In testimony about the Gulf Oil rig disaster on Thursday some victims got to air their anger on the Congressional record. Some have lost loved ones that can never be replaced, and others were encouraged to sign away their rights as victims. This did not even include the millions who will lose their livelihoods. Their rage should be felt by us all.
Attorney Keith Jones, who lost his son on the Deepwater Horizon rig. He testified how these companies should be made to make amends for the lives they destroyed:
Jones, a trial lawyer from Baton Rouge, La., urged Congress to impose punitive damages on the companies that are responsible for the disaster and the subsequent environmental catastrophe.
"The loss of Gordon's income is the last thing Michelle grieves for," Jones said of his son's widow. "Please believe me, no amount of money will ever compensate us for Gordon's loss. We know that. But payment of damages by wrongdoers is the only means we have in this country to make things right."
"You must make sure they can feel it in their bank account," he said.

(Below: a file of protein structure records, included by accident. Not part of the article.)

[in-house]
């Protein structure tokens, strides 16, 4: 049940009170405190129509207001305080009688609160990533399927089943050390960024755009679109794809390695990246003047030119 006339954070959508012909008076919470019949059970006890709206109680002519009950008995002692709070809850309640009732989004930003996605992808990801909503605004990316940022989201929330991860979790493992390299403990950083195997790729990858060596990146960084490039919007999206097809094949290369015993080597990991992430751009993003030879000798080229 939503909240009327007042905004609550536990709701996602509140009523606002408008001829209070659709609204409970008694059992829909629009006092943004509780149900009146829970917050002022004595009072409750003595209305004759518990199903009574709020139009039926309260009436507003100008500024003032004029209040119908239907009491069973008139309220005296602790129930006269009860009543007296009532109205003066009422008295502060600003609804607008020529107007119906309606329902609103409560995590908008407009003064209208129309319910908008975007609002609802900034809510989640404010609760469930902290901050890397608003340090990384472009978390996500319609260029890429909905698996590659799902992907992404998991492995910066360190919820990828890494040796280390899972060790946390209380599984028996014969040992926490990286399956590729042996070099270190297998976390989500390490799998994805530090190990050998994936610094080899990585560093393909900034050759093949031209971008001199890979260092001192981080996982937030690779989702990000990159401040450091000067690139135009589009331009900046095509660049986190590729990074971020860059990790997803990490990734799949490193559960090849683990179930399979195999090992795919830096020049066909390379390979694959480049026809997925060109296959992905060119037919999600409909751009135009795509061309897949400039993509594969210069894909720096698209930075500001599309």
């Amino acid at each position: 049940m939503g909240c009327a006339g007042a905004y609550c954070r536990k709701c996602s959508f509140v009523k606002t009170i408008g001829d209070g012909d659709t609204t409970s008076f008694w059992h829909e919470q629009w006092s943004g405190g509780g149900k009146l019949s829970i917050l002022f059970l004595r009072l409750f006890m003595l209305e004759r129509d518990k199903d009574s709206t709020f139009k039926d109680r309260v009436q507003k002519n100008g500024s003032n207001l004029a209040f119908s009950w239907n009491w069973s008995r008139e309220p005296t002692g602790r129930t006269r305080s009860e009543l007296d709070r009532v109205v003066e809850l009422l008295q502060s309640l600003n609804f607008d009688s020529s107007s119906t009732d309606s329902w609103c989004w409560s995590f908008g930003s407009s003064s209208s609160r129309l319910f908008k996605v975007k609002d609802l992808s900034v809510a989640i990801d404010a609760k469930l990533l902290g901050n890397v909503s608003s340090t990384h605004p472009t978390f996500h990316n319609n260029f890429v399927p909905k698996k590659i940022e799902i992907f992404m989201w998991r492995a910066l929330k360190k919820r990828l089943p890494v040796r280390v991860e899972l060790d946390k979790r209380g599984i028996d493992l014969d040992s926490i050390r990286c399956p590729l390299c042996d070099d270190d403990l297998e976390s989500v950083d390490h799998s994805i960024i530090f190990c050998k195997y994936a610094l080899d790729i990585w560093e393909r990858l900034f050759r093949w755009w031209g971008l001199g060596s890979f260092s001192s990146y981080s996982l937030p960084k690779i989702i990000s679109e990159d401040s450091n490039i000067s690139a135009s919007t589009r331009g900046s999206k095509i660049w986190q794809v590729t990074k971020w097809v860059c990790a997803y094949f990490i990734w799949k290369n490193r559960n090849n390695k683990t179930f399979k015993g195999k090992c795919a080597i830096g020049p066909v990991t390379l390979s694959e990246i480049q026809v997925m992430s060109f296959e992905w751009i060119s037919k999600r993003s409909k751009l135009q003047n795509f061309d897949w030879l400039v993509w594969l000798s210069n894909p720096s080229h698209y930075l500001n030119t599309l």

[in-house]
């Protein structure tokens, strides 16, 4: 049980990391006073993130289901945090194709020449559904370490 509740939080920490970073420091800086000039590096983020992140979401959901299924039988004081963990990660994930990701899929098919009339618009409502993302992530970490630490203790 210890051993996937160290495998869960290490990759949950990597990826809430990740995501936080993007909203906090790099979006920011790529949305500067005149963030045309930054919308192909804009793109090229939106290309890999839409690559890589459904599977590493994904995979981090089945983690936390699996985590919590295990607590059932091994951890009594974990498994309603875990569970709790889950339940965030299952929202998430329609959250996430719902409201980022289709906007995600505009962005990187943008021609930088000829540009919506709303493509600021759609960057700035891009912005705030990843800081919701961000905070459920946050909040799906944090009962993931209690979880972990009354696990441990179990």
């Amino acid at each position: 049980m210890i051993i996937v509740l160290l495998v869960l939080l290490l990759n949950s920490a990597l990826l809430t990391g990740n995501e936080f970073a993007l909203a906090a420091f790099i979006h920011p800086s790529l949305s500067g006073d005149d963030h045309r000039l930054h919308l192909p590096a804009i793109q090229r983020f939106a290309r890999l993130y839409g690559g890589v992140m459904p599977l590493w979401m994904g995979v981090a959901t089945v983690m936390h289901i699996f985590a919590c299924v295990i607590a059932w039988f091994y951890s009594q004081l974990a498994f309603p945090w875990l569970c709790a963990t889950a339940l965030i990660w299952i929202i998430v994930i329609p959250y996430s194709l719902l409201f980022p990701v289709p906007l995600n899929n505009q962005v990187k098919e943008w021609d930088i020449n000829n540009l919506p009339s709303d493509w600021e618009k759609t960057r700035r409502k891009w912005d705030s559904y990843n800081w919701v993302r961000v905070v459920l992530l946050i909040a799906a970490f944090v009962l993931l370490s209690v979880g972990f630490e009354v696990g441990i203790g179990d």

His voice breaking, Jones struggled to talk about his two grandsons, one just 2 weeks old, who'll never really know their father. When Michelle Gordon gave birth earlier this month, her husband's presence in the delivery room was limited to a family photo, Jones said.
Another survivor told of his outrageous ordeal with Transocean:
A survivor of the explosion, Stephen Stone, challenged the committee to punish his employer, Transocean Ltd., for "gambling with their employees' lives."
Transocean, Stone said, asked him to sign a waiver - without his attorney present - saying that he wasn't injured in the explosion. The meeting, he said, happened in a Denny's restaurant less than two weeks after the rig sank into the Gulf of Mexico.
"You can't allow BP and Transocean to continue doing business this way," Stone said. "When these companies put their savings over safety, they gamble with our lives. They gambled with my life. They gambled with the lives of 11 of my crew members."
He refused to sign the document, he said.
And while the offending companies are saying that they will be paying the claims for the lives they have damaged, Rep. Jerrold Nadler of New York was not impressed:
Wow!! We definitely need more Rep. Nadlers in the Congress!!
We should all be enraged these companies caused this disaster, ruined lives and are now STILL doing things on the cheap for the lives they destroyed. Real lives, our fellow Americans who are just trying to make a life for their families. Let us hope that in this case for once justice will be served to Corporate America.